Geographies of the Super-Rich

Geographies of the Super-Rich

Edited by Iain Hay

This timely and path-breaking book brings together a group of distinguished and emerging international scholars to critically consider the geographical implications of the world’s super-rich, a privileged yet remarkably overlooked group.

Chapter 9: The super-rich, horses and the transformation of a rural landscape in Kentucky

Susan M. Roberts and Richard H. Schein

Subjects: economics and finance, regional economics, geography, economic geography, human geography, urban and regional studies, regional studies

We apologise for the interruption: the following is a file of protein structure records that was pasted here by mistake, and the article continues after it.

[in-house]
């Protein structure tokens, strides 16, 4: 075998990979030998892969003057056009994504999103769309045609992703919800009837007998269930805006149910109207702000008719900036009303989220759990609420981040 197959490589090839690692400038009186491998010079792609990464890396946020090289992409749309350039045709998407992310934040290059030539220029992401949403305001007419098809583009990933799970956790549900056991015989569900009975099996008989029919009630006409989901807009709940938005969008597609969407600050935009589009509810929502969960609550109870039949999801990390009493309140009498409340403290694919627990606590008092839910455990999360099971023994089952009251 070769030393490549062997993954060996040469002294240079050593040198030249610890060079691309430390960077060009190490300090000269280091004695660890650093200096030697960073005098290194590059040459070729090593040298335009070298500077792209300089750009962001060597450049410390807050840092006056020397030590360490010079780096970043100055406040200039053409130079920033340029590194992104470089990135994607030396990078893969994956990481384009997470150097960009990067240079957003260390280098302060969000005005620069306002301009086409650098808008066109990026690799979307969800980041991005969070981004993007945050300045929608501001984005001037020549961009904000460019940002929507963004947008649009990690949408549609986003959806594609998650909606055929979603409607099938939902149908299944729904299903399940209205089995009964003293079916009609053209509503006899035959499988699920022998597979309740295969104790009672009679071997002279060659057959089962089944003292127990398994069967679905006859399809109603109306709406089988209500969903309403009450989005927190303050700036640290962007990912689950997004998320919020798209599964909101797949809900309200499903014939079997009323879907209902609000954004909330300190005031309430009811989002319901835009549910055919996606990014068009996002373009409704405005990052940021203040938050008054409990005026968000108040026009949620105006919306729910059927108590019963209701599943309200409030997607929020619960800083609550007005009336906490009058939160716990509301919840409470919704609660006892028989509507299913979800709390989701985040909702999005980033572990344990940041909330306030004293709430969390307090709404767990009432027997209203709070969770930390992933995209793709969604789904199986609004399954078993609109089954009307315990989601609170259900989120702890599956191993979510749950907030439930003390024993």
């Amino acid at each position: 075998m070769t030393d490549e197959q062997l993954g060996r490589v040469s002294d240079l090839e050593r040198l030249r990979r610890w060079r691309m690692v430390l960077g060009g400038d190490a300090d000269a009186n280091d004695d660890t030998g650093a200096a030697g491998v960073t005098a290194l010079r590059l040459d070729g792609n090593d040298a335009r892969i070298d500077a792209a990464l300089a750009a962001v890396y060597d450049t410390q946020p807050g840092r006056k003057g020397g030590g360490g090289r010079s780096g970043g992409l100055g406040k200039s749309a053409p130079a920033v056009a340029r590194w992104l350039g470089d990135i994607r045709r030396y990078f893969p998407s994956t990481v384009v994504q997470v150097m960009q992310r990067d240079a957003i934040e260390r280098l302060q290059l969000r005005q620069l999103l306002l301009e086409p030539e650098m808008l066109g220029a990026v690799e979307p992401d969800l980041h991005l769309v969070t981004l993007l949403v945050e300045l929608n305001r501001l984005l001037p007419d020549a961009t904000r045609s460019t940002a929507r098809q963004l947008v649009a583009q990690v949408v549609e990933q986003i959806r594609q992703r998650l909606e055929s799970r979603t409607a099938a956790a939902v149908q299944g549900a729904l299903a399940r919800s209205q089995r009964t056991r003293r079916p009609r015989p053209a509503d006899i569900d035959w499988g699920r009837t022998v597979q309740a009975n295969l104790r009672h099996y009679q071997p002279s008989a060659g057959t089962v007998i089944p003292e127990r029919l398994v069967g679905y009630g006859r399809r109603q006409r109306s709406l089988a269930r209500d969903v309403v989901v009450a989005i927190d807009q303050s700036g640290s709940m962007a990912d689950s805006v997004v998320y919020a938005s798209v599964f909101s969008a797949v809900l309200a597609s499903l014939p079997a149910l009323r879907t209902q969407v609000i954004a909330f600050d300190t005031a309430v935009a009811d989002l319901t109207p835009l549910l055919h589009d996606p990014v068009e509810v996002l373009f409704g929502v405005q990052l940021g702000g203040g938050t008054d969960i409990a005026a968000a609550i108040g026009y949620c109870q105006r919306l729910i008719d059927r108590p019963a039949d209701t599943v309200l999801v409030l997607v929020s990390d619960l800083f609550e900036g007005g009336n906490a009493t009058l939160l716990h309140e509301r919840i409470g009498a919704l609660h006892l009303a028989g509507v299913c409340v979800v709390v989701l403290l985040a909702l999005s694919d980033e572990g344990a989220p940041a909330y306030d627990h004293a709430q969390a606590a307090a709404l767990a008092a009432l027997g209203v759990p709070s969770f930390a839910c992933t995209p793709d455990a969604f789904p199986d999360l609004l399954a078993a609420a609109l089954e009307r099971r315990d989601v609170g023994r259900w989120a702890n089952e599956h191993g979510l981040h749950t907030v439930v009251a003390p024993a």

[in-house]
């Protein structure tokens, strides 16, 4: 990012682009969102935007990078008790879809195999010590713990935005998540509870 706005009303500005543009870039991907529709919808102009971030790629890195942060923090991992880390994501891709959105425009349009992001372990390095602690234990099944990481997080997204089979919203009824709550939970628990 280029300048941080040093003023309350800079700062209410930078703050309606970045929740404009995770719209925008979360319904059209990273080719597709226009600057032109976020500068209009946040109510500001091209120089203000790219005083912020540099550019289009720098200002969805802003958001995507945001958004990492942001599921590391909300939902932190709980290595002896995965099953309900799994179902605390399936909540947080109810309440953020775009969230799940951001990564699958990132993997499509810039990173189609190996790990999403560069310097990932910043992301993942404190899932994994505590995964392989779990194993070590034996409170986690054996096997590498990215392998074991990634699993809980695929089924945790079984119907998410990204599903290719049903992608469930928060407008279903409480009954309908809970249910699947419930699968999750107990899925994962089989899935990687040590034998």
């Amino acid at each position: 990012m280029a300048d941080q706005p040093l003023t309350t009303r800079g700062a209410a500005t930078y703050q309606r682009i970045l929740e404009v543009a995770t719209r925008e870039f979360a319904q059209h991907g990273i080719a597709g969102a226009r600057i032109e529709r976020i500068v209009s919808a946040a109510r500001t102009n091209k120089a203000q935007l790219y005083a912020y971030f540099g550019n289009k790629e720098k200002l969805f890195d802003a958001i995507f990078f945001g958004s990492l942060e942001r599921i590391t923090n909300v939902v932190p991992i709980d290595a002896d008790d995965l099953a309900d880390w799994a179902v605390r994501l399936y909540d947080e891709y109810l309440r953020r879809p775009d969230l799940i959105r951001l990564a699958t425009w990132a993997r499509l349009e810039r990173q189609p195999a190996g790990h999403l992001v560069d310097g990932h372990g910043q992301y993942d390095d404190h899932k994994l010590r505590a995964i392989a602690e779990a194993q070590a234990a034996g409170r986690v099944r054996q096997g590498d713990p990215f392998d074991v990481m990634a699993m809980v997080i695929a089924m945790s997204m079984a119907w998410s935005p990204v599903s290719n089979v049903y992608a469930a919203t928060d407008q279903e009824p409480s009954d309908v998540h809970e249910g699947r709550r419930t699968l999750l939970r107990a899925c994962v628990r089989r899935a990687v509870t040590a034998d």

Each May, thousands of people flock to Kentucky to witness what is popularly known as the ‘most exciting two minutes in sports’. Most of those attending the Kentucky Derby enjoy the party atmosphere in the ‘infield’ of the venerable Churchill Downs racecourse in Louisville. A select group enjoys the view of the horses from so-called Millionaires’ Row: two levels of luxury seating with full services. Each year on Millionaires’ Row, celebrities mingle with the rich, sipping mint juleps (Kentucky Bourbon whisky with some sugar syrup and fresh mint leaves over crushed ice) and wearing fashionable sundresses and extravagant hats or beautifully tailored suits. In Britain, the annual race meeting known as Royal Ascot brings with it a similar parade of the well-dressed and the rich, while in Australia, the famous Melbourne Cup is on the social calendar of the well-to-do and fashionable. However, many of the world’s super-rich do not just attend the occasional race. They are involved deeply in breeding, training, and racing thoroughbreds (see McManus, this volume). Indeed, the super-rich and thoroughbred horses have long been intimately connected (Cassidy 2002, 2007; O’Connor 2011). In this chapter, we discuss how the investments and involvements of the super-rich in thoroughbred breeding and racing created a particular regional landscape. The superrich, as Hay and Muller (2012) argue, have extraordinary power to transform places (see also Beaverstock et al. 2004). We focus on how super-rich horse enthusiasts have had a major impact on the rural landscape of central Kentucky.

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